Philip Levine: Check to Marco Rubio ‘tiny’ compared with long, deep Democratic support

There’s that Sept. 30, 2009, check to the U.S. Senate campaign of former Florida House Speaker Marco Rubio:

It’s the $2,400 contribution to a Republican who then was seen as the darling of Florida’s Tea Party movement, an upstart whose explosive popularity on the right chased Charlie Crist from the Grand Old Party and made Democratic candidate Kendrick Meek a third-place finisher in 2010.

It’s the bank draft from Miami Beach businessman Philip Levine, who then was the future mayor of that city and who now is one of the leading Democratic candidates for governor in the 2018 election.

Privately, some Democrats have been whispering wonder about whether Levine’s erstwhile support of Rubio in 2009 reflected at all on his commitment to the Florida Democratic Party.

“Nope. Not at all. Zero,” Levine insisted in Orlando Tuesday when asked about whether that contribution meant he harbored an interest in Rubio or for what he stands.

“I have written millions of dollars to the Democratic Party, and that was just one small, tiny donation,” Levine said. “Friends of mine called me up and asked me for it, and I said ‘yes.’

“But he’s been a disappointment, and I’m not a supporter or a believer in any way, shape or imagination,” Levine continued. “Thank God my Democratic donations outnumber it about 5,000 to one.”

Levine is in a crowded race seeking the Florida Democratic primary nomination to run for governor, with former U.S. Rep. Gwen Graham of Tallahassee, Winter Park businessman Chris King, and Tallahassee Mayor Andrew Gillum; and terms such as “real Democrat,” “true Democrat,” and “lifelong Democrat” already have been tossed about in that contest, as if someone in the race is not. The leading Republicans are Florida Agriculture Commissioner Adam Putnam of Bartow and U.S. Rep. Ron DeSantis of Ponte Vedra Beach.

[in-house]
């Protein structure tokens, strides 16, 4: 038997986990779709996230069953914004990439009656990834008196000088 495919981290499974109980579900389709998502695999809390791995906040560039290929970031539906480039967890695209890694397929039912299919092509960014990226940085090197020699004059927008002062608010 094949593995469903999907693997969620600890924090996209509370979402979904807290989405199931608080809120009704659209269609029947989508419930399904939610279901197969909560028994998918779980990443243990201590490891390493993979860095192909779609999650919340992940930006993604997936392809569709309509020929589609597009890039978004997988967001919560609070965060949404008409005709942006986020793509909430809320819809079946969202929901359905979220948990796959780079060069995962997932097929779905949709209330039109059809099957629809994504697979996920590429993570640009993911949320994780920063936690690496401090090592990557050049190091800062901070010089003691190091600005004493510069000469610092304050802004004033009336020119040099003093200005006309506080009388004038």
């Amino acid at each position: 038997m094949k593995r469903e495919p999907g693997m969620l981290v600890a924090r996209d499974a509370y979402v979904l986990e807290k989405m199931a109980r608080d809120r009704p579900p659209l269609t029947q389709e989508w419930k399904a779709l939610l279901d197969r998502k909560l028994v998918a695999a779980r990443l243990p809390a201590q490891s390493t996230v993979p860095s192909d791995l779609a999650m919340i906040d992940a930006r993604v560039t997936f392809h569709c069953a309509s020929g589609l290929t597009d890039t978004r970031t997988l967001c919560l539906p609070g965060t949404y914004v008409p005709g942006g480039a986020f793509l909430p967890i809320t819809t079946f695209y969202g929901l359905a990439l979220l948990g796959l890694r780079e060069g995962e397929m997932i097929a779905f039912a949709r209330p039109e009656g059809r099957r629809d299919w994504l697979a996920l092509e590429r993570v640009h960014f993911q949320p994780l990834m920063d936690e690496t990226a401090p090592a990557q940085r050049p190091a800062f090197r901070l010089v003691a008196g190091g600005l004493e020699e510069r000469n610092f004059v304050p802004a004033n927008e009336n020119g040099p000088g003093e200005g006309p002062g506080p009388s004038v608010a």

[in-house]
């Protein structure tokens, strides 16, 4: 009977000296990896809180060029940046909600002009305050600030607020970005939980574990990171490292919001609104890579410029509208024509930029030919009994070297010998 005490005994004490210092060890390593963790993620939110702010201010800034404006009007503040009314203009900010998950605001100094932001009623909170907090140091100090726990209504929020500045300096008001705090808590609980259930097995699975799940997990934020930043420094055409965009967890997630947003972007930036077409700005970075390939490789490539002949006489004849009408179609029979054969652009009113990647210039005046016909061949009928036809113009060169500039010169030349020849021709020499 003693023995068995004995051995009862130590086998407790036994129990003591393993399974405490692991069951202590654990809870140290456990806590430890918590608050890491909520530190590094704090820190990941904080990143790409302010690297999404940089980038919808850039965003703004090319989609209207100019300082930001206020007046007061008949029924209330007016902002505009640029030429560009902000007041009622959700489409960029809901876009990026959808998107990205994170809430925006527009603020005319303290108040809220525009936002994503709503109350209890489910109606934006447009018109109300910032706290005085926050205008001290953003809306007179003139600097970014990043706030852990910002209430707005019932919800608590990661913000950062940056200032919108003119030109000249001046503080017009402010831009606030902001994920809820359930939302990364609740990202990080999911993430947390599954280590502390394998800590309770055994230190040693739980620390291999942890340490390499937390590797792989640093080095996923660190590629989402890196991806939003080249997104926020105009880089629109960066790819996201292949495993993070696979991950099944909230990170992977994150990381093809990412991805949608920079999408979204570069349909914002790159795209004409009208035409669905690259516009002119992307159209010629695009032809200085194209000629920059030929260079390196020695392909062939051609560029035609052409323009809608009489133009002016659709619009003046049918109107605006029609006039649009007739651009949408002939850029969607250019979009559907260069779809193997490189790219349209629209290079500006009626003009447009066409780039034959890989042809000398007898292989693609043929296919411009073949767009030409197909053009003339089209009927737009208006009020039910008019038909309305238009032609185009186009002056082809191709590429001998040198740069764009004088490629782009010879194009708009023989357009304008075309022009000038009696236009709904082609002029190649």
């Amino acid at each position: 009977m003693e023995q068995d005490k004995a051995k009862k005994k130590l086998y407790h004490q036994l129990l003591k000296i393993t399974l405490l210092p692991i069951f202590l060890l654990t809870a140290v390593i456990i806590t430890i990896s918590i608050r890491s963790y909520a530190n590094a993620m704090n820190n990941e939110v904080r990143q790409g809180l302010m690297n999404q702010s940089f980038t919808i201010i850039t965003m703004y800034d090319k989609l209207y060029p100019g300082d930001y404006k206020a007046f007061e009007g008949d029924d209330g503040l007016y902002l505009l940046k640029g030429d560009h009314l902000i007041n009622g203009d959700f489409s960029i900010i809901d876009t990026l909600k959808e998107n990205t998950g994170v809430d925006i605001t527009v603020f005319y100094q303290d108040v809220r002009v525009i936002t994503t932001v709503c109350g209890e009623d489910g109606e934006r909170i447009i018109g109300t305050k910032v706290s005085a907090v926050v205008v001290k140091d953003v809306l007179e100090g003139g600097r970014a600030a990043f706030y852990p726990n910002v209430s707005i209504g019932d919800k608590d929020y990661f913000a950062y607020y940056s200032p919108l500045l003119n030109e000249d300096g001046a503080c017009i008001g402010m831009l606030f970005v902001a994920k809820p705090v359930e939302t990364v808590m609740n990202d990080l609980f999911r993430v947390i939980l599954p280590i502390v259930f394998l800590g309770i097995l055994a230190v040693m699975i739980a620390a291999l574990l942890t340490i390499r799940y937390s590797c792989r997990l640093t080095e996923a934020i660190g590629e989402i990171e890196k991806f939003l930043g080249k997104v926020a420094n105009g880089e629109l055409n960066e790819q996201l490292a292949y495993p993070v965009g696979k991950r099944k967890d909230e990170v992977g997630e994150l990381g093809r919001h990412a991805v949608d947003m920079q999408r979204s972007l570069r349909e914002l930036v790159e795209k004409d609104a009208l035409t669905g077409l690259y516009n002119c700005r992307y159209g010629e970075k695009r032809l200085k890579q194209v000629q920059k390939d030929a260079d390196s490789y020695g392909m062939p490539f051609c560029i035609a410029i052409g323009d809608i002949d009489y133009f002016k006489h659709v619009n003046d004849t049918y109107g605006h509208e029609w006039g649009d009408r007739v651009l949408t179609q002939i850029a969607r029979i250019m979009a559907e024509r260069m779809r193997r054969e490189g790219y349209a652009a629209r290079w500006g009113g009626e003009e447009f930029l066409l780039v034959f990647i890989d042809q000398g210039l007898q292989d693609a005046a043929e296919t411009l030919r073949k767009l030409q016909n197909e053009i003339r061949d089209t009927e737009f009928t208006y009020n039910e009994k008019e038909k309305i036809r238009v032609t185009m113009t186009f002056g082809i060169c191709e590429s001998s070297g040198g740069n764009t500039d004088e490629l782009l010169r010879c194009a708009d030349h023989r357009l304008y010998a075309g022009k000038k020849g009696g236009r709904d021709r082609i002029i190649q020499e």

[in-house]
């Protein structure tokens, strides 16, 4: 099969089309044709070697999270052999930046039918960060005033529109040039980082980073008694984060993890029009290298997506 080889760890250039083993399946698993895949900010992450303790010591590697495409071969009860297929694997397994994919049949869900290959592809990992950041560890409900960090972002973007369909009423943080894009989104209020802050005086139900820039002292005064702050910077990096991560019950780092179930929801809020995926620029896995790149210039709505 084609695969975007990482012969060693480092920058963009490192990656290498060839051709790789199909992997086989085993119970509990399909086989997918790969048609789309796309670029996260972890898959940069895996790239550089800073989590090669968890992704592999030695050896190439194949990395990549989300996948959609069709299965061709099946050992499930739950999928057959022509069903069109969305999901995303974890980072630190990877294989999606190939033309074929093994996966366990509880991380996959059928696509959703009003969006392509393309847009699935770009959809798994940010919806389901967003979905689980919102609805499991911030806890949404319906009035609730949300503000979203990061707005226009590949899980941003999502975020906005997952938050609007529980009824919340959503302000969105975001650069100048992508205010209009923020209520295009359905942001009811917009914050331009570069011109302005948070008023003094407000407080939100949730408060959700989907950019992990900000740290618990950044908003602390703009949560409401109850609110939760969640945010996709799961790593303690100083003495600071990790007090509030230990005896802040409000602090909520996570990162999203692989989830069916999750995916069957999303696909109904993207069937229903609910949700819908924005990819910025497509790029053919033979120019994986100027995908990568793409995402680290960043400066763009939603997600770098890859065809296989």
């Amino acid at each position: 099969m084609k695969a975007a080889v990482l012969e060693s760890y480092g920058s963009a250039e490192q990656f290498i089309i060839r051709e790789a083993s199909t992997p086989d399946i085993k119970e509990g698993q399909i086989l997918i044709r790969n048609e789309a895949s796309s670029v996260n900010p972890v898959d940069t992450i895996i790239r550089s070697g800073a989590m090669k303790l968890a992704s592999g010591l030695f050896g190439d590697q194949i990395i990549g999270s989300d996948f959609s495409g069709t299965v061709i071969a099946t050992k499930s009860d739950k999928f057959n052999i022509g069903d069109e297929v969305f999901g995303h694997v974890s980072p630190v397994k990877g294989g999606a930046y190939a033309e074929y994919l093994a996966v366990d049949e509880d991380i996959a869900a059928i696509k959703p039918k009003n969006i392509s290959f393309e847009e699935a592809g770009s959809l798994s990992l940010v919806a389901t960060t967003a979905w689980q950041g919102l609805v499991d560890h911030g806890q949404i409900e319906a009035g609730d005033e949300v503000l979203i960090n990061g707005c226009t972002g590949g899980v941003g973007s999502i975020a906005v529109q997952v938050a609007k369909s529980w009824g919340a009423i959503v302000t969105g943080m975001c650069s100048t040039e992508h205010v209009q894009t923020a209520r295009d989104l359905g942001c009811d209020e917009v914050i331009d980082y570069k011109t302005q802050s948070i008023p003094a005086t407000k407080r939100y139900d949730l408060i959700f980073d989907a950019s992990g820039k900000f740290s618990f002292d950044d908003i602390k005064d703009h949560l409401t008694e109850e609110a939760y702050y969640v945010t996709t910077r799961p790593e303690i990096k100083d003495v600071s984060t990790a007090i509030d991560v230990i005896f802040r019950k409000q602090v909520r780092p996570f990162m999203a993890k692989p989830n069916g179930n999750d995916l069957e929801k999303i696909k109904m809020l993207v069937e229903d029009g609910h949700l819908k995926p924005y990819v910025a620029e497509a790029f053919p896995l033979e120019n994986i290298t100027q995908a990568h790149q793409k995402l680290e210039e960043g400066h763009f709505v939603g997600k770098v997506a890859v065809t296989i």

“Mayor Levine has raised millions of dollars for fellow Democrats, up and down the ballot,” spokesman Christian Ulvert stated. “Most importantly, his record of getting progressive policies done is crystal clear — and it’s exactly the leadership he will take to the Governor’s mansion.”

Levine tells his story often about how he left college to work as a Royal Caribbean cruise ship deckhand, later following his instinct to become an entrepreneur serving cruise ships, to starting up and then selling companies, to becoming very rich.

By the late-1990s he became an active political campaign contributor, and by early this century he was a prominent one, making him an extraordinarily unusual candidate for governor. Other wealthy candidates have run statewide in Florida before, notably Republican incumbent Gov. Rick Scott and Democrat Jeff Greene of West Palm Beach, who ran for the U.S. Senate in 2010; yet neither previously had been as financially generous to others’ political causes as Levine had.

Though they do not quite show the multiple millions he asserted, U.S. Federal Election Commission and the Florida Division of Elections records do show that Philip Levine — from addresses in Miami, Miami Beach and Tallahassee — has contributed more than $1 million to others over the past couple of decades. He also has donated nearly $3 million to his own campaign’s funds in the past year.